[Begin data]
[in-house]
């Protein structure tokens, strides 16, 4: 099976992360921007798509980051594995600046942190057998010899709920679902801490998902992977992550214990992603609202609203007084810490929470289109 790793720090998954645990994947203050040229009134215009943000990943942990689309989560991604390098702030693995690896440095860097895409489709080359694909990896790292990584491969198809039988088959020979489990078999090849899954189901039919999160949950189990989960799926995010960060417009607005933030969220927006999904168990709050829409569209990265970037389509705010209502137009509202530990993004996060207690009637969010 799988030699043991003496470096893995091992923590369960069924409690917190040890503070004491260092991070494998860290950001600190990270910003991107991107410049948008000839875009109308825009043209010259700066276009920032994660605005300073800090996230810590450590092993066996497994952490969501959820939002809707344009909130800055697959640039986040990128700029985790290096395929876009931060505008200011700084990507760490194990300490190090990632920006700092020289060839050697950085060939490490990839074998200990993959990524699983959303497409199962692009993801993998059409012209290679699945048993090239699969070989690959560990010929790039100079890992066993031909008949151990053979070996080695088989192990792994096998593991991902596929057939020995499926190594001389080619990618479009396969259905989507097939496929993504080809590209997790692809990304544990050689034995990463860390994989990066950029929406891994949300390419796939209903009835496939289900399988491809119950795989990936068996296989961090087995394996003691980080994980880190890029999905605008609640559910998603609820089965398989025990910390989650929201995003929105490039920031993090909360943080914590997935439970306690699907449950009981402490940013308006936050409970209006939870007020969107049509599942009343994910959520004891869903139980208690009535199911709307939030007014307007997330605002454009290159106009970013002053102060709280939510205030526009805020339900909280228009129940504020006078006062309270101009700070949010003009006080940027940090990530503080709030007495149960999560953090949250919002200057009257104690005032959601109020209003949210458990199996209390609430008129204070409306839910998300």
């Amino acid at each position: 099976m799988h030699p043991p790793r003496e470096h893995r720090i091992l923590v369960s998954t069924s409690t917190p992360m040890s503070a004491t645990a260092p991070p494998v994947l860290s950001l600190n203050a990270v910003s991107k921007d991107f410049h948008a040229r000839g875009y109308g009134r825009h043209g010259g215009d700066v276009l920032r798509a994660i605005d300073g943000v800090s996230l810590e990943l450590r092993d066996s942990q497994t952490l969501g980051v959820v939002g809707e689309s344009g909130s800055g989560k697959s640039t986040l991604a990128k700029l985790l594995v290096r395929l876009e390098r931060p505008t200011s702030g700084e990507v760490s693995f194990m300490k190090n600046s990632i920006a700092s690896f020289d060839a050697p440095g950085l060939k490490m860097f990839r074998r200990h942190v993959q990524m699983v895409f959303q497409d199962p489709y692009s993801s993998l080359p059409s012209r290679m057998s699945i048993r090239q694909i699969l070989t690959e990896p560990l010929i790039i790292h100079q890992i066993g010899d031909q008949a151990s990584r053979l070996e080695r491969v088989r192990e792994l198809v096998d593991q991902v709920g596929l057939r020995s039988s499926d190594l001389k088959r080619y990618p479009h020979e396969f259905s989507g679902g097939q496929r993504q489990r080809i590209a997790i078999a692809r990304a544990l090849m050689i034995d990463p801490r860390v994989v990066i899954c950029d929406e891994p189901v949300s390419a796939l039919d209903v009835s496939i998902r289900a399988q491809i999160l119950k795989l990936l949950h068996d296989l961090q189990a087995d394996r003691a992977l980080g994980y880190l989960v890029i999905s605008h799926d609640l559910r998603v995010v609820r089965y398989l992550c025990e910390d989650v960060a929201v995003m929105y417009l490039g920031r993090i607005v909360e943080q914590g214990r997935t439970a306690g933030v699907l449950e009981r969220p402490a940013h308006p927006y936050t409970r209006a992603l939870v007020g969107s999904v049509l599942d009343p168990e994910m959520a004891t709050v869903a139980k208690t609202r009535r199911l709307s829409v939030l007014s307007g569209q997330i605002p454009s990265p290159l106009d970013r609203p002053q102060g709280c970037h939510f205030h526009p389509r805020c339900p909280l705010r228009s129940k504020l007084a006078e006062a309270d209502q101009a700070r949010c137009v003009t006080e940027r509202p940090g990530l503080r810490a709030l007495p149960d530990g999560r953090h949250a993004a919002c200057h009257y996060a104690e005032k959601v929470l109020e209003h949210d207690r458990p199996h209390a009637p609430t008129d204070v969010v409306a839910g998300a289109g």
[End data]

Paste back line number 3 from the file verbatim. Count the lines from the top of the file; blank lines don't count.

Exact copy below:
């Amino acid at each position: 099976m799988h030699p043991p790793r003496e470096h893995r720090i091992l923590v369960s998954t069924s409690t917190p992360m040890s503070a004491t645990a260092p991070p494998v994947l860290s950001l600190n203050a990270v910003s991107k921007d991107f410049h948008a040229r000839g875009y109308g009134r825009h043209g010259g215009d700066v276009l920032r798509a994660i605005d300073g943000v800090s996230l810590e990943l450590r092993d066996s942990q497994t952490l969501g980051v959820v939002g809707e689309s344009g909130s800055g989560k697959s640039t986040l991604a990128k700029l985790l594995v290096r395929l876009e390098r931060p505008t200011s702030g700084e990507v760490s693995f194990m300490k190090n600046s990632i920006a700092s690896f020289d060839a050697p440095g950085l060939k490490m860097f990839r074998r200990h942190v993959q990524m699983v895409f959303q497409d199962p489709y692009s993801s993998l080359p059409s012209r290679m057998s699945i048993r090239q694909i699969l070989t690959e990896p560990l010929i790039i790292h100079q890992i066993g010899d031909q008949a151990s990584r053979l070996e080695r491969v088989r192990e792994l198809v096998d593991q991902v709920g596929l057939r020995s039988s499926d190594l001389k088959r080619y990618p479009h020979e396969f259905s989507g679902g097939q496929r993504q489990r080809i590209a997790i078999a692809r990304a544990l090849m050689i034995d990463p801490r860390v994989v990066i899954c950029d929406e891994p189901v949300s390419a796939l039919d209903v009835s496939i998902r289900a399988q491809i999160l119950k795989l990936l949950h068996d296989l961090q189990a087995d394996r003691a992977l980080g994980y880190l989960v890029i999905s605008h799926d609640l559910r998603v995010v609820r089965y398989l992550c025990e910390d989650v960060a929201v995003m929105y417009l490039g920031r993090i607005v909360e943080q914590g214990r997935t439970a306690g933030v699907l449950e009981r969220p402490a940013h308006p927006y936050t409970r209006a992603l939870v007020g969107s999904v049509l599942d009343p168990e994910m959520a004891t709050v869903a139980k208690t609202r009535r199911l709307s829409v939030l007014s307007g569209q997330i605002p454009s990265p290159l106009d970013r609203p002053q102060g709280c970037h939510f205030h526009p389509r805020c339900p909280l705010r228009s129940k504020l007084a006078e006062a309270d209502q101009a700070r949010c137009v003009t006080e940027r509202p940090g990530l503080r810490a709030l007495p149960d530990g999560r953090h949250a993004a919002c200057h009257y996060a104690e005032k959601v929470l109020e209003h949210d207690r458990p199996h209390a009637p609430t008129d204070v969010v409306a839910g998300a289109g």